"I think (Tolkien) is a crypto-fascist" says Moorcock, laughing.
"I have in this War a burning private grudge—which would probably make me a better soldier at 49 than I was at 22: against that ruddy little ignoramus Adolf Hitler (for the odd thing about demonic inspiration and impetus is that it in no way enhances the purely intellectual stature: it chiefly affects the mere will). Ruining, perverting, misapplying, and making for ever accursed, that noble northern spirit, a supreme contribution to Europe, which I have ever loved, and tried to present in its true light.”
Letter from J.R.R. Tolkien to Christopher, June 1941
"Thank you for your letter. I regret that I am not clear as to what you intend by arisch. I am not of Aryan extraction: that is Indo-Iranian; as far as I am aware none of my ancestors spoke Hindustani, Persian, Gypsy, or any related dialects. But if I am to understand that you are enquiring whether I am of Jewish origin, I can only reply that I regret that I appear to have no ancestors of that gifted people. My great-great-grandfather came to England in the eighteenth century from Germany: the main part of my descent is therefore purely English, and I am an English subject — which should be sufficient. I have been accustomed, nonetheless, to regard my German name with pride, and continued to do so throughout the period of the late regrettable war, in which I served in the English army. I cannot, however, forbear to comment that if impertinent and irrelevant inquiries of this sort are to become the rule in matters of literature, then the time is not far distant when a German name will no longer be a source of pride."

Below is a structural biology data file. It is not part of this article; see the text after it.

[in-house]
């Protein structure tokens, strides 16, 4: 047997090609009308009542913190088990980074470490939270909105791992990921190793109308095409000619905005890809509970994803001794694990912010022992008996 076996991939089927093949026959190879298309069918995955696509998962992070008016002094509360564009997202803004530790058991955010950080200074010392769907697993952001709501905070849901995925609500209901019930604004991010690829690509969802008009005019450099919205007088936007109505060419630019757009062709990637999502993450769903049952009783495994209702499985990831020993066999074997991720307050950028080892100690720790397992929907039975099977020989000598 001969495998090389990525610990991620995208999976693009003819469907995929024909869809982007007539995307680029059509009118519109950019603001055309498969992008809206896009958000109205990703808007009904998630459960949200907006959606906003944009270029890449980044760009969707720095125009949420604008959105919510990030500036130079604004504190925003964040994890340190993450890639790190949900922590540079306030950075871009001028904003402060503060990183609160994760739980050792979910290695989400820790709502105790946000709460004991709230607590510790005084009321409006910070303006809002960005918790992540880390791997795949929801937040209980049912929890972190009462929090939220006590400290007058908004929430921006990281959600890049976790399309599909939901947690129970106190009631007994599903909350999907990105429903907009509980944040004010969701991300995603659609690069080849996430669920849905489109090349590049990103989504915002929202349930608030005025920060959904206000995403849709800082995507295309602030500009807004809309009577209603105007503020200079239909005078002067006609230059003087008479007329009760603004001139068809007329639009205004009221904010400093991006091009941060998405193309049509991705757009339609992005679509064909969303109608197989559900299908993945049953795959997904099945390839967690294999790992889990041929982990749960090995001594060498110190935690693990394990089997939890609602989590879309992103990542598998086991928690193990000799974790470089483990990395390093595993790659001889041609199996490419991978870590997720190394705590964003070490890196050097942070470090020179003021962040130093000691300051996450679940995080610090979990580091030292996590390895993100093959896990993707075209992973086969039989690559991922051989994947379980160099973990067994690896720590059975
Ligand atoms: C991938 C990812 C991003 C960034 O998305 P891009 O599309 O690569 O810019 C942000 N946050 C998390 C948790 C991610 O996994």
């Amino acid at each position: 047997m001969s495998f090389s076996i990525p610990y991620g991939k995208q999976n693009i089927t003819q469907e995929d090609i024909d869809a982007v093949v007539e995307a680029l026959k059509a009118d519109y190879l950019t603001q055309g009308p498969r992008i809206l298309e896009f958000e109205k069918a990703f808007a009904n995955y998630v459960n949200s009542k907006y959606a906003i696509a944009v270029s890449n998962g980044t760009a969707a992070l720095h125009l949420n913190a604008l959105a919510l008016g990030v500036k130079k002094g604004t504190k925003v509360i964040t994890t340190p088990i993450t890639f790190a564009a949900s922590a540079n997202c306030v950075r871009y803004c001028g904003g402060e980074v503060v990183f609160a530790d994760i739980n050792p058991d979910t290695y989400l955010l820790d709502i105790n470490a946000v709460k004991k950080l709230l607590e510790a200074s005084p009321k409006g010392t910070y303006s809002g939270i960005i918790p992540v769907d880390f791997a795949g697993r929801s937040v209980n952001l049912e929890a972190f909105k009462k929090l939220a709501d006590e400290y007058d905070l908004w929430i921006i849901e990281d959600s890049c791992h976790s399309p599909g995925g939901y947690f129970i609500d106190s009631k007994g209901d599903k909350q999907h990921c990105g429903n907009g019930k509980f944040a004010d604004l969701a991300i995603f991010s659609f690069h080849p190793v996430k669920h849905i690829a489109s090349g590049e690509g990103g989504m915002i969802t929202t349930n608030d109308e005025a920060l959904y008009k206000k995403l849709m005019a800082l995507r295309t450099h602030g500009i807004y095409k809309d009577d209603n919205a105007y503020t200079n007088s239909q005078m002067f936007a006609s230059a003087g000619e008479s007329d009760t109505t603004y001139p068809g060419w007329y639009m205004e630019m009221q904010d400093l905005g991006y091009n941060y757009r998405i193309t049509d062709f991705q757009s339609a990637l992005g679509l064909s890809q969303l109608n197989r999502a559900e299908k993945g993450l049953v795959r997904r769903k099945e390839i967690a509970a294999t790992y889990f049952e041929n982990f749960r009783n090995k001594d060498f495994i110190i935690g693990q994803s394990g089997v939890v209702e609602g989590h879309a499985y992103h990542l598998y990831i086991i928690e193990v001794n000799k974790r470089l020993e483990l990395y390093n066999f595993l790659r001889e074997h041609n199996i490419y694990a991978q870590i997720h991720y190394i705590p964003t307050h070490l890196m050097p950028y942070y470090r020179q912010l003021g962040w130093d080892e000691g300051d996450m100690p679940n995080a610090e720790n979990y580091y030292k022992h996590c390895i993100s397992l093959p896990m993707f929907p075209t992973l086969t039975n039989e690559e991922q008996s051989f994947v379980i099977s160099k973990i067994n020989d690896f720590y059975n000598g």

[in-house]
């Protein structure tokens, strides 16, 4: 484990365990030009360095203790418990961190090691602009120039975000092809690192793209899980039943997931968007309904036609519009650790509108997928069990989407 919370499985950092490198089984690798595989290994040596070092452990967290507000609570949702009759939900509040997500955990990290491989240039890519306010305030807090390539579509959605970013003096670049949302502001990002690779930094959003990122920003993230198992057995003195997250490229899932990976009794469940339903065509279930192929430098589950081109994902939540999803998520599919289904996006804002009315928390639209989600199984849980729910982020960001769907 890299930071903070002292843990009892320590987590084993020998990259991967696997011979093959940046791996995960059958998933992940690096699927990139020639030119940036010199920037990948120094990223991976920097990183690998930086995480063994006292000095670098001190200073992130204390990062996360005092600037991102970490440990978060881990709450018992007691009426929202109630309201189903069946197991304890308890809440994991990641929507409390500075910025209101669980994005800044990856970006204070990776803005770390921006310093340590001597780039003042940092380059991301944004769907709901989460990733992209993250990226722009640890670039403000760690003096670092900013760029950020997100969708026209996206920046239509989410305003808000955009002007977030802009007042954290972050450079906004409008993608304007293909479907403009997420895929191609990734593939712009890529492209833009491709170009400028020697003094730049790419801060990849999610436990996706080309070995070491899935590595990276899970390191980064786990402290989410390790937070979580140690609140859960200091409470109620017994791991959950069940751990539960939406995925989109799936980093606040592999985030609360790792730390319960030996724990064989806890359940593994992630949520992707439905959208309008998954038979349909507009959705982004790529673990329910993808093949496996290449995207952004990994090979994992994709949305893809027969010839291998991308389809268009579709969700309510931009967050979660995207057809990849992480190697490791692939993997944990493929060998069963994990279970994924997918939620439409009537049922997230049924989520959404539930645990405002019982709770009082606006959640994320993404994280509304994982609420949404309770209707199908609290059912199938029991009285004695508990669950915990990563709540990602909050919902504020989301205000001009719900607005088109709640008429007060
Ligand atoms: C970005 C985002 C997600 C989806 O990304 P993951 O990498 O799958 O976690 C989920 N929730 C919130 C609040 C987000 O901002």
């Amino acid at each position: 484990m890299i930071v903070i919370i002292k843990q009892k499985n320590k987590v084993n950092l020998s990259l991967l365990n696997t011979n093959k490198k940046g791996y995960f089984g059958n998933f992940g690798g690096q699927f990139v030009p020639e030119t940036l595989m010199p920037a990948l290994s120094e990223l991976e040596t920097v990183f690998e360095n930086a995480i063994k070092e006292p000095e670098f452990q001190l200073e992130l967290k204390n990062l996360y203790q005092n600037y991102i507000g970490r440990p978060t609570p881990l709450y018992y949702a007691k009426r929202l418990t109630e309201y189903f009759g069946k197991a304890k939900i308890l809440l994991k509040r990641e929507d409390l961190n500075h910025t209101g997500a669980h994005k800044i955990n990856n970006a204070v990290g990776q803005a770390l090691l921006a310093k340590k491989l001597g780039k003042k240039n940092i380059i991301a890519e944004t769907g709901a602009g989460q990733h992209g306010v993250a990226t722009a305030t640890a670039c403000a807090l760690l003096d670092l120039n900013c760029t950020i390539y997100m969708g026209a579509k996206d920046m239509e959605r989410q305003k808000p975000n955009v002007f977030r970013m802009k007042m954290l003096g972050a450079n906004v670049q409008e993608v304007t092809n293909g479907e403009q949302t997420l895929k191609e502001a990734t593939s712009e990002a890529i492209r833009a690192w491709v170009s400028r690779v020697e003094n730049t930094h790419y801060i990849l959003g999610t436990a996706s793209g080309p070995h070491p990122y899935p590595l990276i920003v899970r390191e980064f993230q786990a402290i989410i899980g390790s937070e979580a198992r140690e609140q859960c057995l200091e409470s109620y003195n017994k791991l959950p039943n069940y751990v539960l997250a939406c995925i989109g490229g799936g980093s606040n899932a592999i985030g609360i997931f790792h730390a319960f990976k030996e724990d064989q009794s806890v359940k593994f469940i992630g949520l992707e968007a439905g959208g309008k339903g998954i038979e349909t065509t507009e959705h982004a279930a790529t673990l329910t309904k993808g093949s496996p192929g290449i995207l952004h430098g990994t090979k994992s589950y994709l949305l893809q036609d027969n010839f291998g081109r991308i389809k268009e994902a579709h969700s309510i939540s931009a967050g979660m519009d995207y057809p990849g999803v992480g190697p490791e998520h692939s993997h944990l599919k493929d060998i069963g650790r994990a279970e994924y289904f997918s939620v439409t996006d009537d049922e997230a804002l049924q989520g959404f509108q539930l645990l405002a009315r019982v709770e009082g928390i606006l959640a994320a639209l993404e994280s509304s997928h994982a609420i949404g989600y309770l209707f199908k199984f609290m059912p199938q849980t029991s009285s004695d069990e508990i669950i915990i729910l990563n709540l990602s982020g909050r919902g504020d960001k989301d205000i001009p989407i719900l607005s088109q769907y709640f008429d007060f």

Letter from J.R.R. Tolkien to his German publisher, July, 1938
Note: In deference to Mr Moorcock, it was arguably naughty of the crypto-communist New Statesman to take a remark he made lightheartedly out of context and use it as the headline for an interview.
Note: Did C.S Lewis really commute from Cambridge to London to attend fan meets in a pub between 1956 and 1963 (the years he was married to a very sick wife, and dividing time between his home in Oxford and his chair in Cambridge)? I ask merely for information.